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I do not think that the colorpoint gene exist in Turkish Angora, I have never heard about a pointed angora. So either a) the purebred Angora male is not the father or b)he is not a purebred Angora after all.

But, I might be mistaken, maybe the colorpoint gene does exist in the Angora after all...

The kitten is a sealpoint with white.
 

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Discussion Starter #12
I just requesteed a photo of the mother she will be sending me one. I wanted to post pictures of the other litter as well. This is her most recent statement.

" Lennox and Gizmo got the Siamese gene from 5 generations back, so that is why they are a seal point colour with blue eyes. The Turkish Angora gene brought the Siamese gene out. I think that is so cool as I have had all generations, and it is neat to see the Siamese come out again "







These are the siblings

I Love Lennox regardless. I was just curious where the seal point came from. In her litter, she had 2 pure whites. 2 pointed and 1 one grey/white.
 

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dragonfire -- so colorpoint kitties only happen when both parents have the pointed gene then, huh? I guess this answers the question, then. I have never heard of Turkish Angoras being pointed, either. I don't understand what this lady meant when she said "the turkish angora gene brought the siamese gene out." That doesn't sound like it makes any sense -- it's not like having one certain gene makes a cat a siamese or a turkish angora. I've never heard a breeder talk that way. So I'm guessing what she calls her "Turkish Angora" is a white domestic cat, or he is not the father, just like dragonfire said.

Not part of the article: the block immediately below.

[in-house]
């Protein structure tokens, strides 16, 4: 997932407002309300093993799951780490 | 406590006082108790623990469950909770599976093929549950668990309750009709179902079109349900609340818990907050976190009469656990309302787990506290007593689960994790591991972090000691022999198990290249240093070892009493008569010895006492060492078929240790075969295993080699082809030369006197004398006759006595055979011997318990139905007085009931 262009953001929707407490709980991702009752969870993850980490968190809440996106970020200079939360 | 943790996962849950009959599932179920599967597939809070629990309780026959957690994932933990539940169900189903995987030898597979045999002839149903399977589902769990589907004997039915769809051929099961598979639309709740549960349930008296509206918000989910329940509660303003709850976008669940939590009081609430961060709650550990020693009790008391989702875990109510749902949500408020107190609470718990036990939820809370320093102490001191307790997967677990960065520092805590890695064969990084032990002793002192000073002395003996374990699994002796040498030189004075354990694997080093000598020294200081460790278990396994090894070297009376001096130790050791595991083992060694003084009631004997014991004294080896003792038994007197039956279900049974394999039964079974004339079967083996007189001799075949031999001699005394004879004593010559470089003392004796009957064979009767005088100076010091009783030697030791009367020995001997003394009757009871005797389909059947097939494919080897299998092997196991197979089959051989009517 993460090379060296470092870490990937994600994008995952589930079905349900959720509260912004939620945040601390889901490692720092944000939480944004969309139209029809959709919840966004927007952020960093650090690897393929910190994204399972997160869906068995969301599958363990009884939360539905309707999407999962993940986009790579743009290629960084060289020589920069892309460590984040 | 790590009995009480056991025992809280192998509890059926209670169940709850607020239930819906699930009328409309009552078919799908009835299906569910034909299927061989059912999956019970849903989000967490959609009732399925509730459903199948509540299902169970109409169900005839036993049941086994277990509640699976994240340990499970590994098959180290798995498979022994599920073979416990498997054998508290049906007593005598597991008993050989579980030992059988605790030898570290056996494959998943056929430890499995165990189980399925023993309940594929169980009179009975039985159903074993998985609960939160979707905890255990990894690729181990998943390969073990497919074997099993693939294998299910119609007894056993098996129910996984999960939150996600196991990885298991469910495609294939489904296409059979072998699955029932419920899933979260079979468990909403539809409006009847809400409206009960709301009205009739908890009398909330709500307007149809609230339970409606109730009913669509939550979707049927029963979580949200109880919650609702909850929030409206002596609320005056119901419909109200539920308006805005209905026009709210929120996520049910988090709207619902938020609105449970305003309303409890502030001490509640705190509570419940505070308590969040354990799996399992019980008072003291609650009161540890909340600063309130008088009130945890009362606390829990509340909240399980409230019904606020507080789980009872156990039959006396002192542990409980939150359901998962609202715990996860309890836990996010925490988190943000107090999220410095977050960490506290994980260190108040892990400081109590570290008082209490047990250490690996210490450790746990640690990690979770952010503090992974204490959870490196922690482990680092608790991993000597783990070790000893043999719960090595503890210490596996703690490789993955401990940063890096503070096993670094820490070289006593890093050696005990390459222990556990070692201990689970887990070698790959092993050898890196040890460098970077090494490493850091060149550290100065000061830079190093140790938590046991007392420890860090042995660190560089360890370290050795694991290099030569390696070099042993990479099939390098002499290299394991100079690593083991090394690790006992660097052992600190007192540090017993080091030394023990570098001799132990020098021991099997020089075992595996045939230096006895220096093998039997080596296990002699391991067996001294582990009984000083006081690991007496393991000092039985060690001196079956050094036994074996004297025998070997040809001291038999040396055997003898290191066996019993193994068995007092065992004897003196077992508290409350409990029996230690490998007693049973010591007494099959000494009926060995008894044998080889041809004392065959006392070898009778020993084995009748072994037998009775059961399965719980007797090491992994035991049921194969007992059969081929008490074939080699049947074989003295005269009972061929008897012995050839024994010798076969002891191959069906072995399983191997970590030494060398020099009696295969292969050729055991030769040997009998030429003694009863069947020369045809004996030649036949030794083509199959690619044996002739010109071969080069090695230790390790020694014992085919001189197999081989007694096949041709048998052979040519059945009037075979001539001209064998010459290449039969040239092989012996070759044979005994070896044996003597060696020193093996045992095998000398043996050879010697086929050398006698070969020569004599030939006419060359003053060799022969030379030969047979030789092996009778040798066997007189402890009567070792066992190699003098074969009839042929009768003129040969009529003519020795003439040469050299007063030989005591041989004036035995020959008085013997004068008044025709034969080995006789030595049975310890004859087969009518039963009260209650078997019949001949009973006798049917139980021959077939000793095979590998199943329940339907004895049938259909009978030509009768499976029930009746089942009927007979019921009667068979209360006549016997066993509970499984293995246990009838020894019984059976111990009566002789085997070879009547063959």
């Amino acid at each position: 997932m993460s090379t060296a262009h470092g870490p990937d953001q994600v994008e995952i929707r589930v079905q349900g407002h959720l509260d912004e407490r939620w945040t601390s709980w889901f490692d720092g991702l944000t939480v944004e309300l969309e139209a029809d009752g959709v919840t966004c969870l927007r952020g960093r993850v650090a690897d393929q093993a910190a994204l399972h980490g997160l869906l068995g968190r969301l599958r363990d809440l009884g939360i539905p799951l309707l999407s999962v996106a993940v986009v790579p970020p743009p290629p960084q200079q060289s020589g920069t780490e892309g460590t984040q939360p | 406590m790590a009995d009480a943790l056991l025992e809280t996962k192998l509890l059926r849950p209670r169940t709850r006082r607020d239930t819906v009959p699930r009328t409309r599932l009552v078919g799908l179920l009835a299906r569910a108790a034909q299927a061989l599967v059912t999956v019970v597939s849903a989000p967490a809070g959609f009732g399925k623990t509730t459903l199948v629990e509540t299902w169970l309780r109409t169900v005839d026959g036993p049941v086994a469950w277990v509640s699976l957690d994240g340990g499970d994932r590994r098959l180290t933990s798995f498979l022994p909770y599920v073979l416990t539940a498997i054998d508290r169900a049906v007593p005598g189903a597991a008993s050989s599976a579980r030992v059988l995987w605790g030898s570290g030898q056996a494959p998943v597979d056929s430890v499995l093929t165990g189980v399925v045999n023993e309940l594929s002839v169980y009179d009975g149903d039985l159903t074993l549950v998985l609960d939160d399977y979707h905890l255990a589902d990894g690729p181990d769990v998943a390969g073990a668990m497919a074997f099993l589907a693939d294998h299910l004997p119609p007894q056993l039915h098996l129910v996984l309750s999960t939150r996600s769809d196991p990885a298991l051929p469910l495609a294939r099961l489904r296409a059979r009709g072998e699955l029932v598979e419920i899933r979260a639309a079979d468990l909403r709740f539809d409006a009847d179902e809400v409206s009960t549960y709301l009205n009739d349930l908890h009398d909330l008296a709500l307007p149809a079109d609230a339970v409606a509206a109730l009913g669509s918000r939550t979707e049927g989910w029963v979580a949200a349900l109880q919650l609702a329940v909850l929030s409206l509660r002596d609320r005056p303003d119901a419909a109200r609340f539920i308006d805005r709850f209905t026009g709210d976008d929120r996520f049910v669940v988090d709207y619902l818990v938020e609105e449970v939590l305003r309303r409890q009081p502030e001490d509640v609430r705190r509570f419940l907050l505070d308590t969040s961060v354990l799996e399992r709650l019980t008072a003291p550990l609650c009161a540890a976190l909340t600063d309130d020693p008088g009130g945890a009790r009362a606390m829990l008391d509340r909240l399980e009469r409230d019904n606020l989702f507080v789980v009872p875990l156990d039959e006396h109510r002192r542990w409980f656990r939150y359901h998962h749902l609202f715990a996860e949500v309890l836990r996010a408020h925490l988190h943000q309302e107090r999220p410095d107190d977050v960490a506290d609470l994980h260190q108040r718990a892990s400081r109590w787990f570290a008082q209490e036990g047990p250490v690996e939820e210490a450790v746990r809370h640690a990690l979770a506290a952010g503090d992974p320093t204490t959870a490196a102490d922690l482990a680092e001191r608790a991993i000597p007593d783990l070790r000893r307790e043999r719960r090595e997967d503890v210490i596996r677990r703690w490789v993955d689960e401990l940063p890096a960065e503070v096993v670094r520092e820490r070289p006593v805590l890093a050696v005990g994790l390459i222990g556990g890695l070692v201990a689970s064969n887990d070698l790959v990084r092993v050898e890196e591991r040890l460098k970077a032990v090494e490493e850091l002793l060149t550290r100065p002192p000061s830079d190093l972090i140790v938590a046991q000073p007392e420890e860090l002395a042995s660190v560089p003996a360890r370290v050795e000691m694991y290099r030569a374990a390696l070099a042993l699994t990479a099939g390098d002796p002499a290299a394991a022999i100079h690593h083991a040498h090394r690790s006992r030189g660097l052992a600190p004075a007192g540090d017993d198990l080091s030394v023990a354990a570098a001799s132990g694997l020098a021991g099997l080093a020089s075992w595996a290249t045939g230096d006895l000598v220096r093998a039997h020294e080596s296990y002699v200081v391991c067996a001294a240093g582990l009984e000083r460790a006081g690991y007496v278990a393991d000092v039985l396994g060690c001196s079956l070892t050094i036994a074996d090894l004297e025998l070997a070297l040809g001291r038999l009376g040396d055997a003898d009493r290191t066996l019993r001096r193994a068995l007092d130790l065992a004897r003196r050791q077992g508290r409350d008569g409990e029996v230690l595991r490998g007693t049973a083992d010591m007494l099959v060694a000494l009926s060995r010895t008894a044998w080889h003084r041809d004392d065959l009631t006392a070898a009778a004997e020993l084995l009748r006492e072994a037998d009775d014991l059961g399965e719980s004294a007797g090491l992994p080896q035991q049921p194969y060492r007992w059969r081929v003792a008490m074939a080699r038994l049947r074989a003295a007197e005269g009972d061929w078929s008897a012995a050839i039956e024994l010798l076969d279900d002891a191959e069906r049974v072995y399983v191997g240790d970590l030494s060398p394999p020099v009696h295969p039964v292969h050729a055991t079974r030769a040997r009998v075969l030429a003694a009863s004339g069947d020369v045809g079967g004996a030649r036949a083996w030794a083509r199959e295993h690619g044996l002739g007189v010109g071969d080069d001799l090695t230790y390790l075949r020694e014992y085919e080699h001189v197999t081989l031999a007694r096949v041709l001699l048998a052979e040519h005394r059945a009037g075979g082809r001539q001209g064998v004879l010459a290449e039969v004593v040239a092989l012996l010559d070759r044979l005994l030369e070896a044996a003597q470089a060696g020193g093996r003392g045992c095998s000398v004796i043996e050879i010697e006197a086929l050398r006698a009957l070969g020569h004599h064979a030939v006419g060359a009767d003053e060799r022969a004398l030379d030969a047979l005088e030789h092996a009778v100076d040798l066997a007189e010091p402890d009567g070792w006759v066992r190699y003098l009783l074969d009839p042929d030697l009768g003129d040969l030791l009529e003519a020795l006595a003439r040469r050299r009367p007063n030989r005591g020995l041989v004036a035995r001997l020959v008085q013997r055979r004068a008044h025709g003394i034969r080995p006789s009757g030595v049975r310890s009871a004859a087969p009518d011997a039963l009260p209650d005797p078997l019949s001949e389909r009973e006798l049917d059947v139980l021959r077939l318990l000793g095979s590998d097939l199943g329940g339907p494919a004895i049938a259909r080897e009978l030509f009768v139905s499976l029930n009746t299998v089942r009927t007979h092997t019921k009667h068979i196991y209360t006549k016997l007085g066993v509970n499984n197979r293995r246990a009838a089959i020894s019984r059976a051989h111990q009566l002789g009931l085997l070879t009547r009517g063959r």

I think it's neat, like she said, that there haven't been pointed kitties for five generations and then there they are -- how fun! I love the names of the kittens, and they are adorable. I also love that white kitty with the tiny van markings. I wonder if he got the pointed gene as well...it looks like his tail might have some color as well -- we'll have to see if he gets darker. Hopefully this lady will keep sending you pictures. :)
 

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ForJazz said:
dragonfire -- so colorpoint kitties only happen when both parents have the pointed gene then, huh? I guess this answers the question, then. I have never heard of Turkish Angoras being pointed, either. I don't understand what this lady meant when she said "the turkish angora gene brought the siamese gene out." That doesn't sound like it makes any sense -- it's not like having one certain gene makes a cat a siamese or a turkish angora. I've never heard a breeder talk that way. So I'm guessing what she calls her "Turkish Angora" is a white domestic cat, or he is not the father, just like dragonfire said.
Yes, that is so, the colorpoint gene is recessive and has to come from both sides to show.

But the more I think about it, I think I have heard that the Turkish Angora that we have today is, much like the russian blue, a re-creation of the old Angora from Turkey, and I think that you used a lot of Oriental cats to create the "new" Angora. Might be some siamese and/or balinese were used... But still, I have never heard of Angora cats having pointed kittens, wich should happen once in a while if the pointed gene existed in the breed.

Anyway, the kittens are adorable! Pointed with white is a very lovely color-combination, that is one reason why I like ragdolls! :)
 

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I just read about the Turkish Angora at The cat Fancier's Organisations site and they state:

The Turkish Angora is now generally available in a full range of colors, having been accepted by CFA in any shade and pattern, except those that denote hybridization such as lavender, chocolate or the pointed pattern.
Ai guess that answers the question. Yes, colorpoint exist in the Turkish Angora, but it's not a recognized color for the breed.